Coins of The Lithuanian Litas - Commemorative Circulation Coins

Commemorative Circulation Coins

"Lithuanian Mint" releases 3-6 commemorative coins yearly. In addition, there are 4 circulation commemorative coins released, all in 1 litas domination. They all are from a 75% copper and 25% nickel alloy.

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Other articles related to "coin, coins, commemorative, commemorative circulation coins":

Manila Mint
... On March 5, 1862, permission was also granted to coin silver coinage, which began in 1864 for the ten and twenty Centavo denominations, and 1865 for fifty Centavos ... The coins all bore the image of the then reigning Spanish Monarch, Queen Isabel II ... Only a very small number of gold coins were issued, all being of the four Pesos denomination ...
Platinum Coin - Commemorative Coins of The USSR and Russia
... Eleven commemorative platinum coins with a 150-ruble face value were produced in the Soviet Union between 1977 and 1991 ... The first 5-coin set was dedicated to the Moscow Olympics in 1980 and was a part of a large minting which included various copper-nickel coins (8.5 million pcs.), fourteen silver coins of 5 and 10 ... These "XXII Summer Olympic Games" platinum coins depicted the emblem of the Olympics and fragments of the ancient Olympic Games, and were issued in the period 1977–1980 in the two versions, proof and uncirculated ...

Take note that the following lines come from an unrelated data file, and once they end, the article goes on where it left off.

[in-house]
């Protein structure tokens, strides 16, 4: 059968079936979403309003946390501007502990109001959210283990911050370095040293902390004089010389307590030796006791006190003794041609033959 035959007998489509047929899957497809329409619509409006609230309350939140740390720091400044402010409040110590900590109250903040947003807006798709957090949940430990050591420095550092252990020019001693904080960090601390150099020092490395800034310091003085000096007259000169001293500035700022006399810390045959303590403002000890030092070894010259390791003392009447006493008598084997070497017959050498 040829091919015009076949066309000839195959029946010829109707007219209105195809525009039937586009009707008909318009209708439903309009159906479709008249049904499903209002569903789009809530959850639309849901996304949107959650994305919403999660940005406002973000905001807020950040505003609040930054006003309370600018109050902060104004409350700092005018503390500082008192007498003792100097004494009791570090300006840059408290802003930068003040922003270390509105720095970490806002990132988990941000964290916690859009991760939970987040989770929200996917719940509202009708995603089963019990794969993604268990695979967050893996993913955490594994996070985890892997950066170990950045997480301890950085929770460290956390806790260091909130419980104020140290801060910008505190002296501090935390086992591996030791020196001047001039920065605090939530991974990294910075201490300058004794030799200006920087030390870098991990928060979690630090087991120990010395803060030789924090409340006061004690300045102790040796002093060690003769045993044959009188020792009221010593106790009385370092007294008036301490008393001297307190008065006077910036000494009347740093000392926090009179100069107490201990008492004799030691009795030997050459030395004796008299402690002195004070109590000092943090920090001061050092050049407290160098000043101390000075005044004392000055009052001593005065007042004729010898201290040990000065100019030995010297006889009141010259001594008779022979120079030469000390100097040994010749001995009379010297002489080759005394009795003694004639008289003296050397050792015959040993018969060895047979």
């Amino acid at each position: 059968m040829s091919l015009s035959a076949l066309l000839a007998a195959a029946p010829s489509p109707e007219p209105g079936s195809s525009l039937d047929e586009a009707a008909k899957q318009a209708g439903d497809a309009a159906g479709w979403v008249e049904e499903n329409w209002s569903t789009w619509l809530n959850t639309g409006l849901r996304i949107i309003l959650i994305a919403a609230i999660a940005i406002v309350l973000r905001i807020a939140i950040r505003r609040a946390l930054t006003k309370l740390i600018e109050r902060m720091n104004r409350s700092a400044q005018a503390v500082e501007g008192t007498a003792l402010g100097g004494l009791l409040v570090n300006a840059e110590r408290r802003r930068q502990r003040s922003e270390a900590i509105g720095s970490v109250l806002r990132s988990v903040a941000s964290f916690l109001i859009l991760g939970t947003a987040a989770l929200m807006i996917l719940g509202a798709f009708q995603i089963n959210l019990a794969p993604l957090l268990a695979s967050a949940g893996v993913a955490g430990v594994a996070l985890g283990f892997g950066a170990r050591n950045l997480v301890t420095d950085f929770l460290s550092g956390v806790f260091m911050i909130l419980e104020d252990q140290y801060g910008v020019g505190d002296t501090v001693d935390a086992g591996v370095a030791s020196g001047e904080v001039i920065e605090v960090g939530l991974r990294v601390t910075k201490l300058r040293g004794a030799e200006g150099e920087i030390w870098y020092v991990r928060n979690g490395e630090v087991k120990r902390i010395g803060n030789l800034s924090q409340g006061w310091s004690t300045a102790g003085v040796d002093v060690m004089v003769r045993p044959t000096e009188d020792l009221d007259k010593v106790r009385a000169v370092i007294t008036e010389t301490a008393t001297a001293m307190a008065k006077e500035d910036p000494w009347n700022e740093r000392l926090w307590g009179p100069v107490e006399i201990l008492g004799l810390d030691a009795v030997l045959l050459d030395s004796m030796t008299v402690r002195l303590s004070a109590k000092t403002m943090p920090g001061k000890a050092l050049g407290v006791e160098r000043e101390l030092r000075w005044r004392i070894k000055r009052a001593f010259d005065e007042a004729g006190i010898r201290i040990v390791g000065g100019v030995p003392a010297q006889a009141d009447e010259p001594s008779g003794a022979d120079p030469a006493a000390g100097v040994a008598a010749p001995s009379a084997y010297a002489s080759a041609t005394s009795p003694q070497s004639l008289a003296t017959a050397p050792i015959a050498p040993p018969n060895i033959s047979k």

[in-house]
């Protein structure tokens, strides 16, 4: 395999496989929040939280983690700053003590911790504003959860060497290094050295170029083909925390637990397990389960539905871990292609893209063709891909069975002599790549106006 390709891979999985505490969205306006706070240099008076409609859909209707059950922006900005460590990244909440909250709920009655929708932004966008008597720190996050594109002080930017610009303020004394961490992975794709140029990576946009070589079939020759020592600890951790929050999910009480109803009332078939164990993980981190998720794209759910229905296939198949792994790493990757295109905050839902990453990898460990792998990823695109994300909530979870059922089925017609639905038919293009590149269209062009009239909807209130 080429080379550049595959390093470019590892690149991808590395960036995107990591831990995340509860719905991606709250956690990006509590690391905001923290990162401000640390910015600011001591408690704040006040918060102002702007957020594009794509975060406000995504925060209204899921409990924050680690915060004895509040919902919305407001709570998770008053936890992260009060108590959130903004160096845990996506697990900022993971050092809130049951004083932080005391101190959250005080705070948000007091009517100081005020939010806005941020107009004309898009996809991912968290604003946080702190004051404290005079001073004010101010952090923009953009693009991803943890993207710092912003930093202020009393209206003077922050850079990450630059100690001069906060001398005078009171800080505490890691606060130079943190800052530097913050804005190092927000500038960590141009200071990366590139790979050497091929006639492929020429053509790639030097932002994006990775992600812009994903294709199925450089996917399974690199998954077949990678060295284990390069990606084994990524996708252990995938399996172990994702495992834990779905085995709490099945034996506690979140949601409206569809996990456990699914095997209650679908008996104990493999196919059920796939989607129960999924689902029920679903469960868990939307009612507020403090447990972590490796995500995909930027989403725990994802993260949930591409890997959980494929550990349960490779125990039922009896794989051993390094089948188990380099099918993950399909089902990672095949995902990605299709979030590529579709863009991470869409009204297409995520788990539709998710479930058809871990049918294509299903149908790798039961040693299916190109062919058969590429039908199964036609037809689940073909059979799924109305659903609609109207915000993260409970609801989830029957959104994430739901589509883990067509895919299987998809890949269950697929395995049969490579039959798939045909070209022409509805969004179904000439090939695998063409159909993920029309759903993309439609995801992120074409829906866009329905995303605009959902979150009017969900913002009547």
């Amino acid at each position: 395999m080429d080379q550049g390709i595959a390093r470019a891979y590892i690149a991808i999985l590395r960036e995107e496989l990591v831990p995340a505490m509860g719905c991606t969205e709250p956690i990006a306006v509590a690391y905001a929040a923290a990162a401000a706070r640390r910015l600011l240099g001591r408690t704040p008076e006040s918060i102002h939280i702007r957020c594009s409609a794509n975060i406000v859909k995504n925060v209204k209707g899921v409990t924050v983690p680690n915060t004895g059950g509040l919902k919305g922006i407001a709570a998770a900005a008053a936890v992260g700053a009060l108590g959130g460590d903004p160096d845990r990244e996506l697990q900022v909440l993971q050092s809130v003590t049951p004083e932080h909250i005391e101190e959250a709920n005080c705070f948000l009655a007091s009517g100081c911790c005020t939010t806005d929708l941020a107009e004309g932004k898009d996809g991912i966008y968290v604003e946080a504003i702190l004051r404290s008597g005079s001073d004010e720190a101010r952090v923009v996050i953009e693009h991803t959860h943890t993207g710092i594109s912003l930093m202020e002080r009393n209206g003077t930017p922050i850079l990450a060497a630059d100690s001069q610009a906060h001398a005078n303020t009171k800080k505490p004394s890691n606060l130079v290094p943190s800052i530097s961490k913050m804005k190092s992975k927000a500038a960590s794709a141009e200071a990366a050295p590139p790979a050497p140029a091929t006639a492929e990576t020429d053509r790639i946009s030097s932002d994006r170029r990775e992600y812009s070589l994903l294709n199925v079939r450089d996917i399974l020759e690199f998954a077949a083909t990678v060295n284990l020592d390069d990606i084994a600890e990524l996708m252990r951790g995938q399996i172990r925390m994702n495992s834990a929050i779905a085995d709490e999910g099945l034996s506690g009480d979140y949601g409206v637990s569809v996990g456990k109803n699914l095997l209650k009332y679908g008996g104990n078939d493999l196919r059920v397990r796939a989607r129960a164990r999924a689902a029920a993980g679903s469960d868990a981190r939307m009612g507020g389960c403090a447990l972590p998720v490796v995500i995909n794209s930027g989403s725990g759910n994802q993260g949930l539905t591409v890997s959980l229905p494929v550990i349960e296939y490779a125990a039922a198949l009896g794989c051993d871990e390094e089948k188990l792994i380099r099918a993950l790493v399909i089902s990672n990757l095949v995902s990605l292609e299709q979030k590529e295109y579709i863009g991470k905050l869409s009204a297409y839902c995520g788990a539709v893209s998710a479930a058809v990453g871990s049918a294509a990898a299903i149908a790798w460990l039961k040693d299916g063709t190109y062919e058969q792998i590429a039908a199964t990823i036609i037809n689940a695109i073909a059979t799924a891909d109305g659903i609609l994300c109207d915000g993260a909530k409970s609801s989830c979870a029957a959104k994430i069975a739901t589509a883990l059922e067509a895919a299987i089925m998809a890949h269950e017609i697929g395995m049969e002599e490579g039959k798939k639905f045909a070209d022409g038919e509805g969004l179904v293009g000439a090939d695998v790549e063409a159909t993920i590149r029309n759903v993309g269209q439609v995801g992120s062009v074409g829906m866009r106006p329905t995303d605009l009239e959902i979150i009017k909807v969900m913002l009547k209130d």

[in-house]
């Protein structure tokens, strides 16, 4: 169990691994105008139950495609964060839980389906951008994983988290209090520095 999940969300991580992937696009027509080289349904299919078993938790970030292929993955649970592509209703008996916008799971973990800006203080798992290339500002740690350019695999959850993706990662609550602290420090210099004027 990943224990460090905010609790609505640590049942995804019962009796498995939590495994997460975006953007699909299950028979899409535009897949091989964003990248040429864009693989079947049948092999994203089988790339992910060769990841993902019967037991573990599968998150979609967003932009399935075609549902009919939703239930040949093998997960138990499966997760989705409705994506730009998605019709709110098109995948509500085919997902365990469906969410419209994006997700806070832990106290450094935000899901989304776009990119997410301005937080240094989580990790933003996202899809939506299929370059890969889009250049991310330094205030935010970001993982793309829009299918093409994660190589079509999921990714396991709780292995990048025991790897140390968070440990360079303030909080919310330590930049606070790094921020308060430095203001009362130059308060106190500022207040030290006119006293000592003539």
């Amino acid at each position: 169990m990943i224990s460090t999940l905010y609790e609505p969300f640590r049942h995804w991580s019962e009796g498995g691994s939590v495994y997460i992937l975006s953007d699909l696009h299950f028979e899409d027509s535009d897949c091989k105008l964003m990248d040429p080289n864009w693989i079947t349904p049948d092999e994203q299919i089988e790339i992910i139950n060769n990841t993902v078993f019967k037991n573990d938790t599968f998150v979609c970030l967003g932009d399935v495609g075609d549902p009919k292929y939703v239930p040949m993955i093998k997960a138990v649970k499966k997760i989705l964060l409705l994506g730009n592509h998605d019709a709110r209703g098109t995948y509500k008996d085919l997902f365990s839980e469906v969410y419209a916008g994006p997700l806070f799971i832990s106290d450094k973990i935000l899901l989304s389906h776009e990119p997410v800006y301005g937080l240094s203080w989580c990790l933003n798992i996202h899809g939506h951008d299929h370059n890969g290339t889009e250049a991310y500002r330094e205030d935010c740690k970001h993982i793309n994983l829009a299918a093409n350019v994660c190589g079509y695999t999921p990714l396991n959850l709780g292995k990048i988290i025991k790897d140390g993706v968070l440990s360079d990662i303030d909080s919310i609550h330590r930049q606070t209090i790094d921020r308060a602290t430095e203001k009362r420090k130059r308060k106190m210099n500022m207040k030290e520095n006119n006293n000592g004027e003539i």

Coins Of The Lithuanian Litas - Commemorative Circulation Coins - Specifications
... Coin's diameter is 22.30 mm, thickness - 2.20 mm, weight - 6.25 g ... This coin bears the portrait and signature of the first chairman of Bank of Lithuania Vladas Jurgutis (1885–1966) whose signature is the first litas banknotes released in the interwar period ... The same design, size, and denomination coin was also minted in gold (1,500 pieces) ...

Famous quotes containing the words coins and/or circulation:

    No Time, spoke the clocks, no God, rang the bells,
    I drew the white sheet over the islands
    And the coins on my eyelids sang like shells.
    Dylan Thomas (1914–1953)

    We did not heed the sentries at the gate, nor did they us, and what under the sun they were placed there for, unless to hinder a free circulation of the air, was not apparent.
    Henry David Thoreau (1817–1862)